Life Size

November 5 – December 17, 2016
Opening reception: Saturday, November 5 from 3-5 p.m.
Life Size, 20th anniversary group exhibition
Ingrid Bachmann, Patrick Beaulieu, Patrick Bérubé, Simon Bilodeau, Renato Garza Cervera, Caroline Cloutier, Robbie Cornelissen, Leonard Getinthecar (Nicholas Galanin, Jerrod Galanin, Nep Sidhu), Jannick Deslauriers, Jean-Robert Drouillard, Sarah Garzoni, Emily Jan, Laurent Lamarche, Éric Lamontagne, Clint Neufeld, Nicholas Crombach, Karine Payette, Pierre Ayot, Rebecca Belmore, Lucy Howe, Guillaume Lachapelle, Cal Lane, Pierre-Etienne Massé, Zeke Moores, Nadia Myre, Pierre&Marie, Bevan Ramsay, Cooke-Sasseville, David Spriggs, Brandon Vickerd
Art Mûr, Montreal (QC)

Text by Rhéal Olivier Lanthier and François St-Jacques

An artwork’s scale is always a determining factor in the way it is being perceived. Miniature, for example, by reducing a real or fictitious universe, attracts the eye and creates a sense of physical distance. It forces the viewer to get closer and devote attention to perceive the subtleties of its scaled-down structure.

New technological modes also allow a great number of artists to produce monumental works. On a spatial level, the relation that these works of art command from the viewer is opposite to miniature. Often composed of simple elements, large-scale works require distance to be seen and appreciated. We regularly find them in the public realm and they often appear beyond one’s grasp. They cannot be perceived in full as they are made to interact with their immediate environment.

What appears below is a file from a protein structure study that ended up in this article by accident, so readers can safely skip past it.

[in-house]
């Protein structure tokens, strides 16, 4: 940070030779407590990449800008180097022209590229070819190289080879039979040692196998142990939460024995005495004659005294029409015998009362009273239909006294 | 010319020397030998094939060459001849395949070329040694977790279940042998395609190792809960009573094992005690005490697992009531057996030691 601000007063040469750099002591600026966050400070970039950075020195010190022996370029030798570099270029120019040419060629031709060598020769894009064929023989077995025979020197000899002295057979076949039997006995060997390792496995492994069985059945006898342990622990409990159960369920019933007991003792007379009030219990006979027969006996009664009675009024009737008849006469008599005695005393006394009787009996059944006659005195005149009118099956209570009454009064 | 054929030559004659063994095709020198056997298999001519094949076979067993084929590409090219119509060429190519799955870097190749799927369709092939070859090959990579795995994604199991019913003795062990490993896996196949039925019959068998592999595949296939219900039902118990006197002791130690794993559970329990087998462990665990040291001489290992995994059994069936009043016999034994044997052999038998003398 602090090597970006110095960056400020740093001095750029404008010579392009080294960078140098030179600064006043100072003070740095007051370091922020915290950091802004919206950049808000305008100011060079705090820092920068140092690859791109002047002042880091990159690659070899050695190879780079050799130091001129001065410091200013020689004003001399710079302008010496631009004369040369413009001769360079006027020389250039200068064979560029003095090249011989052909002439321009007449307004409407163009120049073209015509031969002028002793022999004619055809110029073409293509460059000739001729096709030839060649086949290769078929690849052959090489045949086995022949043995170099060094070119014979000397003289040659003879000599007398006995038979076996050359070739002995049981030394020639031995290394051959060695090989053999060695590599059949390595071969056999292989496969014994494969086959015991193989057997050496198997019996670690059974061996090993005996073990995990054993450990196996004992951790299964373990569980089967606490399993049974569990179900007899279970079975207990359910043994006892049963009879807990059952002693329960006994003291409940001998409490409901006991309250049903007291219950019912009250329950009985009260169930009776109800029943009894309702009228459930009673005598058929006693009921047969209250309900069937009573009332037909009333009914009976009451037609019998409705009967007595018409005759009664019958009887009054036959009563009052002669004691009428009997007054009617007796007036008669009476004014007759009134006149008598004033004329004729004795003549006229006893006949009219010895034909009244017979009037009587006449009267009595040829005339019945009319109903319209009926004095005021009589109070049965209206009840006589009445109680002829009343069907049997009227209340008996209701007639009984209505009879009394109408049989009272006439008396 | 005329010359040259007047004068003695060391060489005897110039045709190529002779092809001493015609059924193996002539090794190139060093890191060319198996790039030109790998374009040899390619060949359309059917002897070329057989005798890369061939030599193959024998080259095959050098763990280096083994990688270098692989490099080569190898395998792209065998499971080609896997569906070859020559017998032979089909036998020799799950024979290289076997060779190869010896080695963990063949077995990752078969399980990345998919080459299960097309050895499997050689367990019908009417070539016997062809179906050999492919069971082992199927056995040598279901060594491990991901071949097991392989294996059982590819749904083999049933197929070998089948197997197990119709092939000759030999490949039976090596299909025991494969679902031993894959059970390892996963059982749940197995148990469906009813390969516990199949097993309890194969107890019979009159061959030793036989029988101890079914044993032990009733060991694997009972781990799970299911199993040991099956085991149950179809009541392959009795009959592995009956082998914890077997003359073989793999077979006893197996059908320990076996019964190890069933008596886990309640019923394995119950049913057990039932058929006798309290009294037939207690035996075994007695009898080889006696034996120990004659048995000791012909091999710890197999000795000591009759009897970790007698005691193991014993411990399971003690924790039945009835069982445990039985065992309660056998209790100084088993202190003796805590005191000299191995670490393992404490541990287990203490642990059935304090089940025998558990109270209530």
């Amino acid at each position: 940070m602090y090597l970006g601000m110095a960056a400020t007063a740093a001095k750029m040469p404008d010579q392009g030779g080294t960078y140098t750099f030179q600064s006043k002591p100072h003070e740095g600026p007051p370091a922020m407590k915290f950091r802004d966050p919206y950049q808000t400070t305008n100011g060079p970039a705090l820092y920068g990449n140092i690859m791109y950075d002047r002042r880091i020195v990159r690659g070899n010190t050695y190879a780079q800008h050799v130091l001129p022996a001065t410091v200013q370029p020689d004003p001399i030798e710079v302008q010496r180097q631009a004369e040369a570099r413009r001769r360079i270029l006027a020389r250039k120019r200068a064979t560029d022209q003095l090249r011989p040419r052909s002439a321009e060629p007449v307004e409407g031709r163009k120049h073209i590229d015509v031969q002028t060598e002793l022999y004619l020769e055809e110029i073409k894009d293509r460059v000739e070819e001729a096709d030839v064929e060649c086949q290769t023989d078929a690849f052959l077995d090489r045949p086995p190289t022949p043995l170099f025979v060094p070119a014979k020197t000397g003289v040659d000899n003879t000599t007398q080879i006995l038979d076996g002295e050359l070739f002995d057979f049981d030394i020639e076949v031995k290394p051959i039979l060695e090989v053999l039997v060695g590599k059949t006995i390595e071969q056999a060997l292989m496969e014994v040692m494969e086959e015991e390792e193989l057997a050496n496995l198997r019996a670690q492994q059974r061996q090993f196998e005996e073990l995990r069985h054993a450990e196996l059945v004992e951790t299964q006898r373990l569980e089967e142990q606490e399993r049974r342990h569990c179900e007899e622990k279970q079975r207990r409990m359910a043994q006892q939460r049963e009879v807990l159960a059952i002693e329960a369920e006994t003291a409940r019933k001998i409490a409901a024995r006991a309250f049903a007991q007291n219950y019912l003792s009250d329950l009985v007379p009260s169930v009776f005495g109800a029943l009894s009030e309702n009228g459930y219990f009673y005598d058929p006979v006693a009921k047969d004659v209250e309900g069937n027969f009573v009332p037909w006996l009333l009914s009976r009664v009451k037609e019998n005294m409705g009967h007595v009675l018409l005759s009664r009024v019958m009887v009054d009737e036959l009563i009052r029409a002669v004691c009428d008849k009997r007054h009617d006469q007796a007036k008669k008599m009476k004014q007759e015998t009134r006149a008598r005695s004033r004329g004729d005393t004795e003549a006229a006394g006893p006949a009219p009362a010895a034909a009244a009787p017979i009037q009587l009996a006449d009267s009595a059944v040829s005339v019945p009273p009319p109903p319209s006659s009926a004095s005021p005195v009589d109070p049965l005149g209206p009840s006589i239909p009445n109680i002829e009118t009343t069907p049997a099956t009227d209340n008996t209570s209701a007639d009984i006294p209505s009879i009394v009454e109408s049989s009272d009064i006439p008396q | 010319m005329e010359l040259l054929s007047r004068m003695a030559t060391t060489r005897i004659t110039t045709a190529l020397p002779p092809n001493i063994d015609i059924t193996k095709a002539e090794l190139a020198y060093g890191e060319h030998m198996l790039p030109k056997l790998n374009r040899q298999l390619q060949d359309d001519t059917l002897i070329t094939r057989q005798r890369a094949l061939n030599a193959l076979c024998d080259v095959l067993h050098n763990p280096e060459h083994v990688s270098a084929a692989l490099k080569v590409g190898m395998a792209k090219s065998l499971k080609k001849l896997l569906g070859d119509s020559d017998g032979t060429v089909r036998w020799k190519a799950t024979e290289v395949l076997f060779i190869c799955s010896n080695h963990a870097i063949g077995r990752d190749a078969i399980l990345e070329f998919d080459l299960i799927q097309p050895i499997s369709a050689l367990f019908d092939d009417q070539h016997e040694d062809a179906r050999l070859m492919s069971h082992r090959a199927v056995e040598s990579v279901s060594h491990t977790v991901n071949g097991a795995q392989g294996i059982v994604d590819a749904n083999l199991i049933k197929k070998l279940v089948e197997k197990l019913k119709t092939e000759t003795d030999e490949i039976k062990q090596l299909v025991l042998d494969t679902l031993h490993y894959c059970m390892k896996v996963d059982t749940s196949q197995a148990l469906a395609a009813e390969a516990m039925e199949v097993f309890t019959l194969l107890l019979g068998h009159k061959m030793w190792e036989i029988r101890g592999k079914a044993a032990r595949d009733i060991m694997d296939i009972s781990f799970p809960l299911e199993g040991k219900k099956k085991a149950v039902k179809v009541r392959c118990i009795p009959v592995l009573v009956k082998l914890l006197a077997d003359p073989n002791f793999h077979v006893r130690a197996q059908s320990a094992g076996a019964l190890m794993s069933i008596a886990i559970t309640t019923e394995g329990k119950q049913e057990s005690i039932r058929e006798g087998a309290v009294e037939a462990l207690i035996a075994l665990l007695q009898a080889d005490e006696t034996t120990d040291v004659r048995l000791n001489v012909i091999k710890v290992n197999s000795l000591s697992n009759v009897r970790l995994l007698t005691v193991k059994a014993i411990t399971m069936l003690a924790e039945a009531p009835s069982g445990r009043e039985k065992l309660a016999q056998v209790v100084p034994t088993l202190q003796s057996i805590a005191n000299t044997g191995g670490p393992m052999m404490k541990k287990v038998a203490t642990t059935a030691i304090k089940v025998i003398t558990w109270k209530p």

How about life-size works of art, one might ask. The relation between the work and the viewer is indefinite when it comes to a one to one ratio. Rarely does one question the status of a miniature or of a large-scale piece of art. However, this is often the case for the life-size format. The initial reflex is to question the classification of the object: is this a work of art or just another banal object, an animal, a real person? At times, the verisimilitude of a work creates discomfort: how to act in front such an uncanny object? The impressions that arise from this encounter are similar to ones we experience in other spheres of our lives, this is precisely the source of the discomfort.

That spatial relation that binds the piece to its viewer is at the center of the artistic experience that the life-size format produces. It is as if the viewer entered a painting to become an element among the composition. This is what this exhibition, titled Grandeur nature / Life Size pushes forward. For this 20th anniversary special exhibition, we transformed the space of our gallery into a large tableau in which viewers are invited to wander. Within this composition, some elements will remain inert. This is our invitation to discover the emotive potential of living with art.